Slavery is illegal in most countries, and we often think of slaveholders as relics from the 1800s.
But there have been many examples in recent years of people who have been held captive against their will. Usually they are women kept in basements for the sexual pleasure of their abductors, and often, they don’t make it out alive. Few kidnappers, though, are as calculating as Russian serial killer Alexander Komin was.
The media named him the Maniac of the 20th Century because he kept women in a sophisticated, booby-trapped bunker to keep them inside and the police out. Though three women escaped his grasp, he ended four lives during his reign of terror.
Komin met an inmate in prison in the early 1990s who described kidnapping homeless people and controlling them with absolute power. Komin decided this was his goal upon release.
Komin and his accomplice Alexander Mikheyev decided their slaves would make clothes for their financial gain, and together they spent four years digging and outfitting a bunker with electricity and an elevator.
Komin poisoned and captured Vera Tolpayeva first, and then used her to lure two professional tailors to the bunker: Tatyana Melnikova and her boyfriend Nikolai Malykh.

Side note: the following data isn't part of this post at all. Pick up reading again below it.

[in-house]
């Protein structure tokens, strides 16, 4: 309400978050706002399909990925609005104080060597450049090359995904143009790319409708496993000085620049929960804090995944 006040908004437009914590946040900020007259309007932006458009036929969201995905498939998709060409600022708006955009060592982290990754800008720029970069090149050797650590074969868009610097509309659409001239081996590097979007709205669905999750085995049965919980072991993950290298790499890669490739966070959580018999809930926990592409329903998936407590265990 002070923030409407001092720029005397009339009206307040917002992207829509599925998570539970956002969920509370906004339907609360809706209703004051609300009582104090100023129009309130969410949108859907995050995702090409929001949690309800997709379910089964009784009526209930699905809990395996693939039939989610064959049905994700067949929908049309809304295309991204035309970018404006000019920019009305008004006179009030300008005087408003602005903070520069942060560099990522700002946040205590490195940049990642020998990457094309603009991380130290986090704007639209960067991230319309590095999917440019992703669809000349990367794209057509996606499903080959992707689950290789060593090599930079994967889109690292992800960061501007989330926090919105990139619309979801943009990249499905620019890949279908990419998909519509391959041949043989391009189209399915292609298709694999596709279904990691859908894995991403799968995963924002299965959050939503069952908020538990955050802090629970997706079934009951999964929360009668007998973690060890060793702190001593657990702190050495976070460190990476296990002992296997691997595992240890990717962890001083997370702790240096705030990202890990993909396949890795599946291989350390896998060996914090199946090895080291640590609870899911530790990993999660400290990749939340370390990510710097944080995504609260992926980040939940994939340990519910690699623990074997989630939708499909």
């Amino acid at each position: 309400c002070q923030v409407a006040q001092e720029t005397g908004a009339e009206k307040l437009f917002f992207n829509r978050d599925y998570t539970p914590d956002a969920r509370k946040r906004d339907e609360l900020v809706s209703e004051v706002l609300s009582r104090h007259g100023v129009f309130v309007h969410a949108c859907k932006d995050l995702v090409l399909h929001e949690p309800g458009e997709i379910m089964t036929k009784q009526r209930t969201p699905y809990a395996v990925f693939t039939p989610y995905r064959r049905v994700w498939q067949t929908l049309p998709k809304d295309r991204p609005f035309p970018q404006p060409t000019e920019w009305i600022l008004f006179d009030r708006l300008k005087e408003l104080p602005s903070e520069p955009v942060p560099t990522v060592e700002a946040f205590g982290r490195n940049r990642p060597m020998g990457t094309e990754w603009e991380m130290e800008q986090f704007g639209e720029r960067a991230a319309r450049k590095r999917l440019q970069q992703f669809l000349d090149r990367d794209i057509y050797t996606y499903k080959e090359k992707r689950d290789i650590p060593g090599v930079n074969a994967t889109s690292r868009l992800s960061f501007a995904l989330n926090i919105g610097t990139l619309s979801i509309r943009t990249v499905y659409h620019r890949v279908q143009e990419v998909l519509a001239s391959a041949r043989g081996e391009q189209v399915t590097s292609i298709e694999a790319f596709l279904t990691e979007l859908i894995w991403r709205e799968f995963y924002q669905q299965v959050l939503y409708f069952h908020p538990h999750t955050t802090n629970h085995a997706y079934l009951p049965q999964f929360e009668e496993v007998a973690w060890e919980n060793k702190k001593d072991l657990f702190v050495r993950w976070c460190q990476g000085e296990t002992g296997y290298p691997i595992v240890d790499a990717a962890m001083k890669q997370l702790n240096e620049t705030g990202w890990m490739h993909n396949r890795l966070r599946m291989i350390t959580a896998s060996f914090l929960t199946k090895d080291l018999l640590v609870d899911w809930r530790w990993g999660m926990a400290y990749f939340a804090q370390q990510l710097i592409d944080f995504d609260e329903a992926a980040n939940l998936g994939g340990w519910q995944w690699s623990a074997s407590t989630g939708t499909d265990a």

Malykh was killed and his body was dumped nearby. When Tolpayeva became sick, Komin forced her to choose between drinking antifreeze or having it injected in her veins. She chose to drink the antifreeze and died.
Another woman, Tatyana Kozikova, believed she was accepting a job from Komin when she was captured. And yet another victim, Tatyana Nazimova, was forced to drink antifreeze after Komin discovered that she had leukemia and couldn’t work hard enough for him.
Komin hired Yevgeny Shishov to expand the bunker. After he completed the project, Komin decided to kill him because he knew too much. The bodies were piling up, but police believed that all the deaths were related to alcohol, so they didn’t investigate them.
When his last victim, Irina Ganushin, managed to escape, she went to the police and told them about the bunker, making sure to warn them of its booby-trapped electric ladder. They were able to rescue the two women who were still alive. Komin had tattooed the word “slave” on their foreheads.
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In the video below, you can see Komin as well as his bunker. The rescued women were hospitalized and slowly reintroduced to the sun, which they hadn’t seen in two years.